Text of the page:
Federal sea turtle protections wrongly refuted by old Louisiana statute
Baton Rouge – Independent marine scientists from the Gulf Coast and across the nation have jointly signed a letter with the Sea Turtle Restoration Project (STRP) urging Louisiana’s Governor Bobby Jindal to repeal a law that allows shrimp fishermen to drown sea turtles in Louisiana waters. The law, passed in 1987, prohibits state enforcement of sea turtle protection regulations in Louisiana waters that are implemented and enforced by all other Gulf states. A federal law requires that shrimp trawl nets have a turtle excluder device (TED) installed, but the Louisiana law claims they are “unjustified, inequitable, and unworkable.” As a result, the law prohibits Louisiana wildlife agents from enforcing the federal statute, claiming that “there is little information to conclude that shrimping is a significant causal factor in sea turtle mortality”.
Click here to download a copy of the scientists letter to Governor Jindal.
“The law is a quarter century old, and there is now plenty of information that demonstrates the link between the shrimpers’ ‘cones of death’ and sea turtle killing,” said Todd Steiner, biologist and director of SeaTurtles.org, referring to the huge trawl nets used to catch gulf shrimp. “But there is little evidence that anyone in the Louisiana governor’s office understands the first thing about sustainable eco-system management that preserves jobs and protects endangered species in perpetuity.”
Scientists say that 20 years of published studies prove that TEDs save the lives of endangered sea turtles without causing harm to shrimpers.
“Leading experts in fisheries science and sea turtle biology are unified in calling for action to repeal Louisiana’s absurd anti-TED law,” said Dr. Chris Pincetich, STRP biologist, who also signed the letter. “It’s not just scientists, but also fisheries managers and industry reps who all agree Louisiana’s cooperation is key to halting the deadly impacts of shrimp trawling on sea turtles in the Gulf of Mexico—and that it can be accomplished without adverse economic impact.”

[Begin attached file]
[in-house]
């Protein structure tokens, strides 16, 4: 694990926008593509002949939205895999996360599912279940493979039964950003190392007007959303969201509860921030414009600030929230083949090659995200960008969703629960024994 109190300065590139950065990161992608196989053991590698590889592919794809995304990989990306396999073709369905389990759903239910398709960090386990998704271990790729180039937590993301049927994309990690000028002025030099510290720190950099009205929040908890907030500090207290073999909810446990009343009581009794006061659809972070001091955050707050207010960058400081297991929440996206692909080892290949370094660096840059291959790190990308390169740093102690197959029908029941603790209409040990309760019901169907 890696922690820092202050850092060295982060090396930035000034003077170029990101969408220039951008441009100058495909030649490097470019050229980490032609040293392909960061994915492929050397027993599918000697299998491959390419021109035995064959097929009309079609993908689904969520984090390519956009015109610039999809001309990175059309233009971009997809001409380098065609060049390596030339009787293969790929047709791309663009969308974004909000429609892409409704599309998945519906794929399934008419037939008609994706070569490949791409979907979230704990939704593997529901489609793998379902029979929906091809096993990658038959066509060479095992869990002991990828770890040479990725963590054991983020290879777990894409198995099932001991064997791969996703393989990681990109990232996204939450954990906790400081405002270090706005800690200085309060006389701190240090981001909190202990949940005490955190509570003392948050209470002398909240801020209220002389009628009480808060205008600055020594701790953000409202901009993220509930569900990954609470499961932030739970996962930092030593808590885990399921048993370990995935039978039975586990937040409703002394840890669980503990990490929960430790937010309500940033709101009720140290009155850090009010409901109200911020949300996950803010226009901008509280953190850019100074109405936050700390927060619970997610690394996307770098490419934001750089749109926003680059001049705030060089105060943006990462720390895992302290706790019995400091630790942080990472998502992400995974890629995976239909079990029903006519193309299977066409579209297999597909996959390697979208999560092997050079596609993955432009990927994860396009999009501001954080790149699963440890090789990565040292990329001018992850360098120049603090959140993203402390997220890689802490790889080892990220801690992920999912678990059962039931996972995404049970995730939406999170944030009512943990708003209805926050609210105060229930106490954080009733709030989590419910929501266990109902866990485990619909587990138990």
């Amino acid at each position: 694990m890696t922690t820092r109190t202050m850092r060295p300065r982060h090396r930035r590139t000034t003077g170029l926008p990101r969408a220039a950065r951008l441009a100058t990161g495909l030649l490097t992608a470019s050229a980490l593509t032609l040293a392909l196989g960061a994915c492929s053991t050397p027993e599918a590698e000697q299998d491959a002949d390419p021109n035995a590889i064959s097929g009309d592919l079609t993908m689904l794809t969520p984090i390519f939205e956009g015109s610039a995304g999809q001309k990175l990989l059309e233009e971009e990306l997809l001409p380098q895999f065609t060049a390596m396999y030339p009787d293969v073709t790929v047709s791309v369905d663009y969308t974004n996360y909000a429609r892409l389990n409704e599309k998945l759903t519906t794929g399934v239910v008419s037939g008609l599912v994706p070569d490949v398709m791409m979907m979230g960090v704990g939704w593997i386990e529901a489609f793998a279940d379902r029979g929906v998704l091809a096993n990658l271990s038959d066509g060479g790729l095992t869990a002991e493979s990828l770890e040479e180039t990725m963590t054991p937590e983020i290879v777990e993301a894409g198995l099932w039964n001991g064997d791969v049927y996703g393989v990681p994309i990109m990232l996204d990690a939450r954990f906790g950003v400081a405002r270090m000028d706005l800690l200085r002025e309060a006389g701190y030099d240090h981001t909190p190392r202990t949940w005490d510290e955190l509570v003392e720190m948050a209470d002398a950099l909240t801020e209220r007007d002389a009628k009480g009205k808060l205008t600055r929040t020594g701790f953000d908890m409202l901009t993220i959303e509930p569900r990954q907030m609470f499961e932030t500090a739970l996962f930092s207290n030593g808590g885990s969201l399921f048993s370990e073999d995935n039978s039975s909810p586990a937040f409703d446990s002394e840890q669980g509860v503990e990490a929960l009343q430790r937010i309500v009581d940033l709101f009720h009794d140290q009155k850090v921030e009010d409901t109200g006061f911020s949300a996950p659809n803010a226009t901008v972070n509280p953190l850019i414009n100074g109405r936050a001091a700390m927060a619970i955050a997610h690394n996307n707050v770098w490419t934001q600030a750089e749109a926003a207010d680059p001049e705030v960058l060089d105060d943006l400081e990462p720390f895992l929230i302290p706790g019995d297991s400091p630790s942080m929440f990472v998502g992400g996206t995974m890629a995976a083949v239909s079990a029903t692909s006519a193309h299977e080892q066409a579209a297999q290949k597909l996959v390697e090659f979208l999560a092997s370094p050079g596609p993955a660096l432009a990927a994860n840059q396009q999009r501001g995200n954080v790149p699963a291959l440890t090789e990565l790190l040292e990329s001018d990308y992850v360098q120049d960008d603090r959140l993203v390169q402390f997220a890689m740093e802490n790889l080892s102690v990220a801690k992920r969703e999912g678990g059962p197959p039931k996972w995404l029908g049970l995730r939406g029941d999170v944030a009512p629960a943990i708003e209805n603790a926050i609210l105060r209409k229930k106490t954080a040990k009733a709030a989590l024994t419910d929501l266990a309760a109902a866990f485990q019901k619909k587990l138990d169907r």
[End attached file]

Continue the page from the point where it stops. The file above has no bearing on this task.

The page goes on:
More professors from Louisiana universities signed the letter to Governor Jindal than from any other state. A total of 61 doctorate-level scientists and 21 others from fourteen states signed the letter which concluded with the statement: “the undersigned scientists urge the state of Louisiana to partner with federal efforts for the improved management of the commercial shrimp trawl fishery and for the recovery of the Gulf of Mexico’s marine resources that Louisiana’s culture and coastal communities depend on.”
Cooperative efforts this summer by neighboring states have increased TED law enforcement “10-15 times” in response to hundreds of sea turtles found dead this spring on Louisiana and Mississippi beaches, according to the National Marine Fisheries Service (NMFS). All Gulf states except Louisiana have Joint Enforcement Agreements with NMFS that provide funds and resources to state wardens enforcing federal laws in state jurisdictions.
“At last week’s Gulf Fisheries Management Council Meeting , only Louisiana failed to report on efforts to save sea turtles from illegal shrimp trawls,” said Carole Allen, Gulf Office Director of STRP, “Refusing to implement a federal law while killing endangered sea turtles is unacceptable.”
The Turtle Island Restoration Network and STRP led a lawsuit filed October 13 against NMFS seeking requirements that all shrimp trawls in the Gulf of Mexico use a properly installed TED and that a review of the shrimp trawl fishery’s impacts to endangered sea turtles in the Gulf of Mexico required under the Endangered Species Act be completed.